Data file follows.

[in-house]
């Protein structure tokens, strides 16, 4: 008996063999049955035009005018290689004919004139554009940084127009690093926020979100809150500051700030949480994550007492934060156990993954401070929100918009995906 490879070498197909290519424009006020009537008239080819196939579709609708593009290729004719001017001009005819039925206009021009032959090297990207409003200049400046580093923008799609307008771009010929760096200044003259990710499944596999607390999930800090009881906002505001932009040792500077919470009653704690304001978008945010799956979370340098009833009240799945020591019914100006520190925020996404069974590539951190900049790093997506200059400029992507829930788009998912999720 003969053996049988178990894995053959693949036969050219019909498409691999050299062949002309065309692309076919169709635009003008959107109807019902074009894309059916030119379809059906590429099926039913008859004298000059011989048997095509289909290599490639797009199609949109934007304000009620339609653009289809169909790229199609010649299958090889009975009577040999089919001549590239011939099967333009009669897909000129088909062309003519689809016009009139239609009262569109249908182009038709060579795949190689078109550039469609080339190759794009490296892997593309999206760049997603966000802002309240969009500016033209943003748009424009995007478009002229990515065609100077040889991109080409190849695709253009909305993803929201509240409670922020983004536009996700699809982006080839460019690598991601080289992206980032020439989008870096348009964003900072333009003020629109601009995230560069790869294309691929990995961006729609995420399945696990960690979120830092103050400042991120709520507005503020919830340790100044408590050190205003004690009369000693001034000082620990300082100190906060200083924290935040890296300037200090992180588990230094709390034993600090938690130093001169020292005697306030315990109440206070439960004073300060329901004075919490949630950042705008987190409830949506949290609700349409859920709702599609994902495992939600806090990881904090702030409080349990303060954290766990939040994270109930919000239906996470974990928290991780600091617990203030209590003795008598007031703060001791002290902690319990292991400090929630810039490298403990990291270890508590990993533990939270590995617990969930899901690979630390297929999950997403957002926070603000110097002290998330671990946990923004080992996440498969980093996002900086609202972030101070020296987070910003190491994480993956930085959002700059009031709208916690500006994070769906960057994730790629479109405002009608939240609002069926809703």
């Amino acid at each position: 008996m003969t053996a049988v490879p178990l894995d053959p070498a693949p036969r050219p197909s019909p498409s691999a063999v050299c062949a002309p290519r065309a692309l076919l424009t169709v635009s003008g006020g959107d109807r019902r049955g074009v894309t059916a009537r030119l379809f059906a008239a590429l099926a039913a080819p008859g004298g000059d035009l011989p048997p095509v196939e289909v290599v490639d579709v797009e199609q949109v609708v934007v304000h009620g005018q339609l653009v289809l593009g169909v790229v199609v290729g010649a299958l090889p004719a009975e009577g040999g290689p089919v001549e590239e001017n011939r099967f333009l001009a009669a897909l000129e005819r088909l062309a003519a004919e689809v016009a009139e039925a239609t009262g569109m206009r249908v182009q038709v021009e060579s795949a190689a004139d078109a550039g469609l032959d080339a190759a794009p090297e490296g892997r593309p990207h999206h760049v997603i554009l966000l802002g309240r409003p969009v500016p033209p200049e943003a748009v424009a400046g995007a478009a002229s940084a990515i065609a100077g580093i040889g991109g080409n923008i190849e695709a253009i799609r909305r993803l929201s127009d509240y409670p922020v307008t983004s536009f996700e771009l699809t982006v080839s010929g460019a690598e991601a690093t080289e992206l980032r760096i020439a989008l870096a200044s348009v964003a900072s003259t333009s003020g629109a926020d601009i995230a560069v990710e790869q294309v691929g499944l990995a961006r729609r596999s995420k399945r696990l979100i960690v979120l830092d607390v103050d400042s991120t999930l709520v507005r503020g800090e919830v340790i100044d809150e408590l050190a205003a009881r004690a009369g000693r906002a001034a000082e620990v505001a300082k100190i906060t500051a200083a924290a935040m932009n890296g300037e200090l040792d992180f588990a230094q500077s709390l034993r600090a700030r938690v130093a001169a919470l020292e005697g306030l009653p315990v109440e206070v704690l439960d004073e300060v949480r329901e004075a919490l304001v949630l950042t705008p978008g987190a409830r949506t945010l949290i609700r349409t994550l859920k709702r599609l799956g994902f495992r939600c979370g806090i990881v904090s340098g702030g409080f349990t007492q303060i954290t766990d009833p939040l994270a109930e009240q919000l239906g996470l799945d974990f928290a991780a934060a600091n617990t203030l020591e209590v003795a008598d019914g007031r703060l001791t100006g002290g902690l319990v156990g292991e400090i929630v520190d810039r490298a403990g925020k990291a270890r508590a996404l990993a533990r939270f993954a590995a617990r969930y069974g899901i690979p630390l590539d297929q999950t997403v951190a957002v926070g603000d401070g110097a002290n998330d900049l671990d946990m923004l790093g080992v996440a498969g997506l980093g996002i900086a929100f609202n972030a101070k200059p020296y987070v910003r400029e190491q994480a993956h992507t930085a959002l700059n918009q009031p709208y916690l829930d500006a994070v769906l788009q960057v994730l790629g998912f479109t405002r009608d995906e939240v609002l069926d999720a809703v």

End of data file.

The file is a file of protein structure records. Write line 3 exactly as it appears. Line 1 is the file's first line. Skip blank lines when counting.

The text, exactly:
């Amino acid at each position: 008996m003969t053996a049988v490879p178990l894995d053959p070498a693949p036969r050219p197909s019909p498409s691999a063999v050299c062949a002309p290519r065309a692309l076919l424009t169709v635009s003008g006020g959107d109807r019902r049955g074009v894309t059916a009537r030119l379809f059906a008239a590429l099926a039913a080819p008859g004298g000059d035009l011989p048997p095509v196939e289909v290599v490639d579709v797009e199609q949109v609708v934007v304000h009620g005018q339609l653009v289809l593009g169909v790229v199609v290729g010649a299958l090889p004719a009975e009577g040999g290689p089919v001549e590239e001017n011939r099967f333009l001009a009669a897909l000129e005819r088909l062309a003519a004919e689809v016009a009139e039925a239609t009262g569109m206009r249908v182009q038709v021009e060579s795949a190689a004139d078109a550039g469609l032959d080339a190759a794009p090297e490296g892997r593309p990207h999206h760049v997603i554009l966000l802002g309240r409003p969009v500016p033209p200049e943003a748009v424009a400046g995007a478009a002229s940084a990515i065609a100077g580093i040889g991109g080409n923008i190849e695709a253009i799609r909305r993803l929201s127009d509240y409670p922020v307008t983004s536009f996700e771009l699809t982006v080839s010929g460019a690598e991601a690093t080289e992206l980032r760096i020439a989008l870096a200044s348009v964003a900072s003259t333009s003020g629109a926020d601009i995230a560069v990710e790869q294309v691929g499944l990995a961006r729609r596999s995420k399945r696990l979100i960690v979120l830092d607390v103050d400042s991120t999930l709520v507005r503020g800090e919830v340790i100044d809150e408590l050190a205003a009881r004690a009369g000693r906002a001034a000082e620990v505001a300082k100190i906060t500051a200083a924290a935040m932009n890296g300037e200090l040792d992180f588990a230094q500077s709390l034993r600090a700030r938690v130093a001169a919470l020292e005697g306030l009653p315990v109440e206070v704690l439960d004073e300060v949480r329901e004075a919490l304001v949630l950042t705008p978008g987190a409830r949506t945010l949290i609700r349409t994550l859920k709702r599609l799956g994902f495992r939600c979370g806090i990881v904090s340098g702030g409080f349990t007492q303060i954290t766990d009833p939040l994270a109930e009240q919000l239906g996470l799945d974990f928290a991780a934060a600091n617990t203030l020591e209590v003795a008598d019914g007031r703060l001791t100006g002290g902690l319990v156990g292991e400090i929630v520190d810039r490298a403990g925020k990291a270890r508590a996404l990993a533990r939270f993954a590995a617990r969930y069974g899901i690979p630390l590539d297929q999950t997403v951190a957002v926070g603000d401070g110097a002290n998330d900049l671990d946990m923004l790093g080992v996440a498969g997506l980093g996002i900086a929100f609202n972030a101070k200059p020296y987070v910003r400029e190491q994480a993956h992507t930085a959002l700059n918009q009031p709208y916690l829930d500006a994070v769906l788009q960057v994730l790629g998912f479109t405002r009608d995906e939240v609002l069926d999720a809703v």